Like many Americans concerned with climate change and energy security, I reacted with high hopes to the President Obama’s proposal to reduce leaks of methane gas from oil and gas drilling. But on closer reading, the plan has me more worried than optimistic about the role of natural gas in our climate and energy future.
I’m probably a little more attuned to this topic than most: “methane leaks” is a term I added to my Google news feed a few years ago while researching and publishing studies that mapped over three thousand natural gas leaks in Boston and over six thousand in Washington, DC.
Methane, the primary component of natural gas, escapes into the atmosphere at wells and various points along the gas distribution network. A potent greenhouse gas, methane has 34 times the heat-trapping potential of carbon dioxide over a 100-year period.
At first glance, President Obama’s proposal looks impressive: the goal is to reduce the national methane leak rate 40% to 45% from 2012 levels by 2025. And because my colleagues and I developed new methods to detect and map leaks very precisely, I am confident we have the technology to find and fix methane leaks across the entire natural gas process chain, from hydraulic fracturing well pads to the pipelines running under our streets and sidewalks.
However, there’s a conspicuous absence in the White House’s proposal. Before, natural gas was seen as a less-polluting alternative to coal and a “bridge” to an economy run on renewable energy. Now, that language is missing. And as in industry circles, US policymakers have dropped this language over the last couple of years.
Now President Obama suggests that his program to reduce methane leaks is justified by a long-term policy for our nation to “rely” on “abundant” natural gas for years to come. So instead of stemming methane leaks in order to reduce our dependence on natural gas, the president makes the case that reducing methane leaks is a step toward further lock-in to natural gas, including the build-out of pipelines, for decades to come.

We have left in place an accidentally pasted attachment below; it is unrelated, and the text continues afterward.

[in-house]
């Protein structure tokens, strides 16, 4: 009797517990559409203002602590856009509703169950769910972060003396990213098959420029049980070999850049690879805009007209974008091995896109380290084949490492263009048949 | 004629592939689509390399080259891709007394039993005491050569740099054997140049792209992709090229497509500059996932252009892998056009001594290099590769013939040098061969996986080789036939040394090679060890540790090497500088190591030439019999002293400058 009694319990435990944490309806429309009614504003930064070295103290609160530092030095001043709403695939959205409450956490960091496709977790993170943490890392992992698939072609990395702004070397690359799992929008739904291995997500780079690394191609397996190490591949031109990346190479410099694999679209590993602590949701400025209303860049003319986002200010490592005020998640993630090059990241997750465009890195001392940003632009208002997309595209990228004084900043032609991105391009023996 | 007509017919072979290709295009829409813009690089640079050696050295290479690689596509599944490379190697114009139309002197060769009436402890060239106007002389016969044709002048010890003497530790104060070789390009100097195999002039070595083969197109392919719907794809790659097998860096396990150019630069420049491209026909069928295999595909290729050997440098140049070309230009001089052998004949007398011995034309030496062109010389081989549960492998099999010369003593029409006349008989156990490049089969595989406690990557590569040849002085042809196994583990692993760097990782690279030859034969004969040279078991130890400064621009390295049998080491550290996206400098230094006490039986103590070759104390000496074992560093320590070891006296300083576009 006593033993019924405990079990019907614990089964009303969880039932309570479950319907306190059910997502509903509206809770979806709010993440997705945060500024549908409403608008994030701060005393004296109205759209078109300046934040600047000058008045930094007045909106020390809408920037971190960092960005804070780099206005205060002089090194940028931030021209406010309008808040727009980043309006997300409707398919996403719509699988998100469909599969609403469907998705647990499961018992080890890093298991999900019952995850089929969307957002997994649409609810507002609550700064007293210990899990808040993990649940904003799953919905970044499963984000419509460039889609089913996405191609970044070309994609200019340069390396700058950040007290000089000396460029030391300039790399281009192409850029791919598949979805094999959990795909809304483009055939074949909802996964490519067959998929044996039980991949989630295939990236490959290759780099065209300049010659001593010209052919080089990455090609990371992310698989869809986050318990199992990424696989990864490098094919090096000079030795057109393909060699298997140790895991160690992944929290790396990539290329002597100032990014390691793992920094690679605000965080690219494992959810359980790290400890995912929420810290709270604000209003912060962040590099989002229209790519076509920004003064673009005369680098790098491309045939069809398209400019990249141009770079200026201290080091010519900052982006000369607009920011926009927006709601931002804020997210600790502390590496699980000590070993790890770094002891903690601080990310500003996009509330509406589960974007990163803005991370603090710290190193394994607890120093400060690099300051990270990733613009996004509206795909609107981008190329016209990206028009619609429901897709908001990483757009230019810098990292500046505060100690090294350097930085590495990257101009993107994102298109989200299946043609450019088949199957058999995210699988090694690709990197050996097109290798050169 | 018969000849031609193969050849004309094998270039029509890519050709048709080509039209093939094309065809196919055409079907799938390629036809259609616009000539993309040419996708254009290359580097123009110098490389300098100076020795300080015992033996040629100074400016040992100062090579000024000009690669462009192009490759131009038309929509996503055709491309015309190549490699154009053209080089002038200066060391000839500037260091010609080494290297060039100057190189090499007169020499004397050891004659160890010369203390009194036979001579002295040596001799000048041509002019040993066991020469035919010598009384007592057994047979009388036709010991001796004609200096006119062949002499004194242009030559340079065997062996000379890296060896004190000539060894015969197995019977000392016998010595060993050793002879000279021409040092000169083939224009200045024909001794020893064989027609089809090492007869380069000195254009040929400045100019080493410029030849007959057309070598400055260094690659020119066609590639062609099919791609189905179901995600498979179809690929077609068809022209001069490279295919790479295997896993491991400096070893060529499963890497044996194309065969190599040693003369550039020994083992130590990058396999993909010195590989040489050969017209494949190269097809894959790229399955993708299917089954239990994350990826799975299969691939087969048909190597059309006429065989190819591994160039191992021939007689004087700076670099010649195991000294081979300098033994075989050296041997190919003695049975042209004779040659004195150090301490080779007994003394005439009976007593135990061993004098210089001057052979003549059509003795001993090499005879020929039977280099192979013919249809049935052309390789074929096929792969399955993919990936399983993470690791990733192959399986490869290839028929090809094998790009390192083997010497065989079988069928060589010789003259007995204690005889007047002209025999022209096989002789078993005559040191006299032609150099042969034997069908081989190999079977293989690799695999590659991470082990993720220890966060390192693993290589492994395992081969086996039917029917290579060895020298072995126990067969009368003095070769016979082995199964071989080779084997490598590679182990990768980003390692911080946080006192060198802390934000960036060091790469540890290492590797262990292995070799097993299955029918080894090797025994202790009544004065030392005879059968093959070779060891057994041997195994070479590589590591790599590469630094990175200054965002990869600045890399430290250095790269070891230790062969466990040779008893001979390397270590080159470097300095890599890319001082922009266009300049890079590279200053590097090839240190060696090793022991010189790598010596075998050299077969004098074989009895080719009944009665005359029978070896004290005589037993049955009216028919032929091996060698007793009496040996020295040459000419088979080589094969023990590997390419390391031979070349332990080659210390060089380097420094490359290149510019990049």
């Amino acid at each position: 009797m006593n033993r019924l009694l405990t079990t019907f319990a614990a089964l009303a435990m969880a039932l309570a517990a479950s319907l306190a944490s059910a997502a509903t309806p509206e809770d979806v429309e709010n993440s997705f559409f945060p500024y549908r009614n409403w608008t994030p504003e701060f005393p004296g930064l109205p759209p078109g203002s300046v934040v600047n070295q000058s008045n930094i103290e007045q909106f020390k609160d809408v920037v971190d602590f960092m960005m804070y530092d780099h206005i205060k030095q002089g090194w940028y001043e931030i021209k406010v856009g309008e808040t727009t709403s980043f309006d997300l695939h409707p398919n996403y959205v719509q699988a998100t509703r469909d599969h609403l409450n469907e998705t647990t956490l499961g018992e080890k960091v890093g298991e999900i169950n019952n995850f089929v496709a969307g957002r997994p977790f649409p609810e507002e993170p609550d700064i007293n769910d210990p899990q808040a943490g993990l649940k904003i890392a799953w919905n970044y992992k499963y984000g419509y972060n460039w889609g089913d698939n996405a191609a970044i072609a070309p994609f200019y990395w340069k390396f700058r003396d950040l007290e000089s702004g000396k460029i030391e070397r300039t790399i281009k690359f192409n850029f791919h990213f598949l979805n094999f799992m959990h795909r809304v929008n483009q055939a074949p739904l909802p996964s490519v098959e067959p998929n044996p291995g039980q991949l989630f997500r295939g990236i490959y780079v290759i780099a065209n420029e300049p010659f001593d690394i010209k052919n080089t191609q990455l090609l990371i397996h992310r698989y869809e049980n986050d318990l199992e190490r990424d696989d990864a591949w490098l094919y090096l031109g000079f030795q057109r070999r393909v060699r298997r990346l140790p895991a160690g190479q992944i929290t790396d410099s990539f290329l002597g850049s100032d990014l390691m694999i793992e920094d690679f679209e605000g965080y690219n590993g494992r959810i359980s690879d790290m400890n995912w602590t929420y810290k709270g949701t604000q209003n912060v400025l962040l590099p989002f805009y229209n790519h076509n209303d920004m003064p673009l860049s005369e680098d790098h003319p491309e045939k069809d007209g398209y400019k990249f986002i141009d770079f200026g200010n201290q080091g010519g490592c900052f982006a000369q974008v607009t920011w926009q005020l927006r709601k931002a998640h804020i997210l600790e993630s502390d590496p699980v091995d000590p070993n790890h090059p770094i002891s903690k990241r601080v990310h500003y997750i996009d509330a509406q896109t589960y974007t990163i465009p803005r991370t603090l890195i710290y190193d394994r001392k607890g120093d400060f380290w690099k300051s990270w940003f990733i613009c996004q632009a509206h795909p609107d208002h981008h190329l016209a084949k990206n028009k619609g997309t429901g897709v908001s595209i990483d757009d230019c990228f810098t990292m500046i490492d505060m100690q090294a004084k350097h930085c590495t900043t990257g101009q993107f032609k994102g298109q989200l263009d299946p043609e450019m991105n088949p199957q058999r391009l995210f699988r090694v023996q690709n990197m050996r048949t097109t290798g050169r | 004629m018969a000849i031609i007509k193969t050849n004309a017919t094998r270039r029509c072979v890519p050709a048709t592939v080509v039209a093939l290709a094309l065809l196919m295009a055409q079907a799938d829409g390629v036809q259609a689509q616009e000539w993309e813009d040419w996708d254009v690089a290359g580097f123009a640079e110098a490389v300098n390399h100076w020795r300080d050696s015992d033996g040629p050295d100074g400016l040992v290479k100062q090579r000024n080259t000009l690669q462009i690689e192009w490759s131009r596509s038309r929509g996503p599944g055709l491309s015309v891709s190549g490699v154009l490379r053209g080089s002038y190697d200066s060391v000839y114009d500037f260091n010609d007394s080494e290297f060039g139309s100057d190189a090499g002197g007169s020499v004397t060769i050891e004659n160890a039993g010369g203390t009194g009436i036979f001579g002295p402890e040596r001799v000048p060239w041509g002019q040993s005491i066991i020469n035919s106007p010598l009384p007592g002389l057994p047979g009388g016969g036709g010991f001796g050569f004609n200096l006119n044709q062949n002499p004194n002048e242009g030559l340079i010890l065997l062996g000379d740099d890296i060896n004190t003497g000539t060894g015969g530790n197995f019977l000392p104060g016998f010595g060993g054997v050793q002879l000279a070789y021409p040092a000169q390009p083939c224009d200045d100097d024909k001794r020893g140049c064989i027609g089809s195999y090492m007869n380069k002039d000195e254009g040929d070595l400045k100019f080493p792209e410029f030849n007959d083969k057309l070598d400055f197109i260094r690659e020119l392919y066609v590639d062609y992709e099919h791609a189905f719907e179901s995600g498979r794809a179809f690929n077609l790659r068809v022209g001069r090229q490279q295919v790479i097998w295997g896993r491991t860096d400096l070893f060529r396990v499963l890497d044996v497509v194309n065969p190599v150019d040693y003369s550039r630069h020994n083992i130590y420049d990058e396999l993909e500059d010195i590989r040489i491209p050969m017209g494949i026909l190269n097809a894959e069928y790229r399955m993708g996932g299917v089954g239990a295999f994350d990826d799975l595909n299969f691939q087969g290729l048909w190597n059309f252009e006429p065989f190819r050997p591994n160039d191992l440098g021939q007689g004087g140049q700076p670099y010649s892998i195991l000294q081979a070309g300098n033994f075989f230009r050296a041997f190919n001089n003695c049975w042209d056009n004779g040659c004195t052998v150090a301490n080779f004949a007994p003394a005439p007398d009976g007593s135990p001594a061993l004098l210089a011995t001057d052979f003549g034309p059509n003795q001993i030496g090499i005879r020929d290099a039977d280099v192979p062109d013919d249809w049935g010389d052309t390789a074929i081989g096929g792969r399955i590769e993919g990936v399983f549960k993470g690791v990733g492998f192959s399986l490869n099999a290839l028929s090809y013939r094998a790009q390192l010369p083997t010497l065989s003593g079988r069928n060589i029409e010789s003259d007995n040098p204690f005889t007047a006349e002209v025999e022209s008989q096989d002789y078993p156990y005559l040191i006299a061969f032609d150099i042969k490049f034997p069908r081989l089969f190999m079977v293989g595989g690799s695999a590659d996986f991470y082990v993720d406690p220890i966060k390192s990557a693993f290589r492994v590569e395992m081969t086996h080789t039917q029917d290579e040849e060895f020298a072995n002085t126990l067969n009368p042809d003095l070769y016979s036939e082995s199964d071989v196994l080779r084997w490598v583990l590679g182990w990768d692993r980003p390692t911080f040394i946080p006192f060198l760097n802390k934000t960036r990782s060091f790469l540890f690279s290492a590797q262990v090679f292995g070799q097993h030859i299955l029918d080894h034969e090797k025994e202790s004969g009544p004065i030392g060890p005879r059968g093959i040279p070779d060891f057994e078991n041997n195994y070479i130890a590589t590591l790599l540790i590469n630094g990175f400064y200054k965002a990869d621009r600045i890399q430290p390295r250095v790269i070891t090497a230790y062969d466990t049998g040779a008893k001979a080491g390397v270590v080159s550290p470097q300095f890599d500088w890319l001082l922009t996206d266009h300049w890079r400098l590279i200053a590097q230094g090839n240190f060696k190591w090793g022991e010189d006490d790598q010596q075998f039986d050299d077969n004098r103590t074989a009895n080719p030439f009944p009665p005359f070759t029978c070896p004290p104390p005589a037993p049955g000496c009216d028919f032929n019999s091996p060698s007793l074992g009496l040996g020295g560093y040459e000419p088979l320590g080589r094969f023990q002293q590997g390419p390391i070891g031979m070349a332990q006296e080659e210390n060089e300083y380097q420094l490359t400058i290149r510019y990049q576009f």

Stemming leaks certainly helps reduce the greenhouse warming potential of natural gas. But even if 100% of leaks are stopped, natural gas remains a fossil fuel whose by-product of combustion, carbon dioxide, is the planet’s largest agent of climate change — one that we are losing the battle to control.
Burning a bridge
In my state of Massachusetts, analysis by the Conservation Law Foundation indicates that even a greatly reduced leak rate, if accompanied by an increased dependency on natural gas as an energy source for heating homes and providing electricity, will not allow the state to achieve its stated policy of an 80% reduction in greenhouse gas emissions by 2050.
We need to think of our remaining fossil-fuel resources, including natural gas, in a different way than we have been accustomed. If fossil fuels are truly to serve as bridge fuels, then we must spend these economically and environmentally costly resources on activities that directly wind down our further dependency on them.